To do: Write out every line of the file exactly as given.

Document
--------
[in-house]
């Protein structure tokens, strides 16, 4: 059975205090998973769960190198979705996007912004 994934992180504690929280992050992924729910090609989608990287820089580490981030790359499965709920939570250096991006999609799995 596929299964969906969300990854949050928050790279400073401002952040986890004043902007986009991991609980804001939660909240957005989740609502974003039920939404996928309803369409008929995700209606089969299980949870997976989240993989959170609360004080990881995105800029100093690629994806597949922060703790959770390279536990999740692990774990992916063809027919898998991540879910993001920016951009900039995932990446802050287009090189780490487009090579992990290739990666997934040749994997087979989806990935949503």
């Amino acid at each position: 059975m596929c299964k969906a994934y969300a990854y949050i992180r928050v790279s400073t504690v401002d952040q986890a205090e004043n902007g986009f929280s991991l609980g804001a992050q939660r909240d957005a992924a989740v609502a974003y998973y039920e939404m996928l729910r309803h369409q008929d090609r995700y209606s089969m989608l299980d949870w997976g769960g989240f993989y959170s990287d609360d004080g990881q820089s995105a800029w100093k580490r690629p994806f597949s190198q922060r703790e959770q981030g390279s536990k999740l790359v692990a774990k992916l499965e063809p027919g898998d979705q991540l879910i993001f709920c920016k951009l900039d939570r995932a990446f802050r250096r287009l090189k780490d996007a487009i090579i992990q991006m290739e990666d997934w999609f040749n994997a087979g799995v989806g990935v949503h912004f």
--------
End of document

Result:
[in-house]
């Protein structure tokens, strides 16, 4: 059975205090998973769960190198979705996007912004 994934992180504690929280992050992924729910090609989608990287820089580490981030790359499965709920939570250096991006999609799995 596929299964969906969300990854949050928050790279400073401002952040986890004043902007986009991991609980804001939660909240957005989740609502974003039920939404996928309803369409008929995700209606089969299980949870997976989240993989959170609360004080990881995105800029100093690629994806597949922060703790959770390279536990999740692990774990992916063809027919898998991540879910993001920016951009900039995932990446802050287009090189780490487009090579992990290739990666997934040749994997087979989806990935949503």
């Amino acid at each position: 059975m596929c299964k969906a994934y969300a990854y949050i992180r928050v790279s400073t504690v401002d952040q986890a205090e004043n902007g986009f929280s991991l609980g804001a992050q939660r909240d957005a992924a989740v609502a974003y998973y039920e939404m996928l729910r309803h369409q008929d090609r995700y209606s089969m989608l299980d949870w997976g769960g989240f993989y959170s990287d609360d004080g990881q820089s995105a800029w100093k580490r690629p994806f597949s190198q922060r703790e959770q981030g390279s536990k999740l790359v692990a774990k992916l499965e063809p027919g898998d979705q991540l879910i993001f709920c920016k951009l900039d939570r995932a990446f802050r250096r287009l090189k780490d996007a487009i090579i992990q991006m290739e990666d997934w999609f040749n994997a087979g799995v989806g990935v949503h912004f």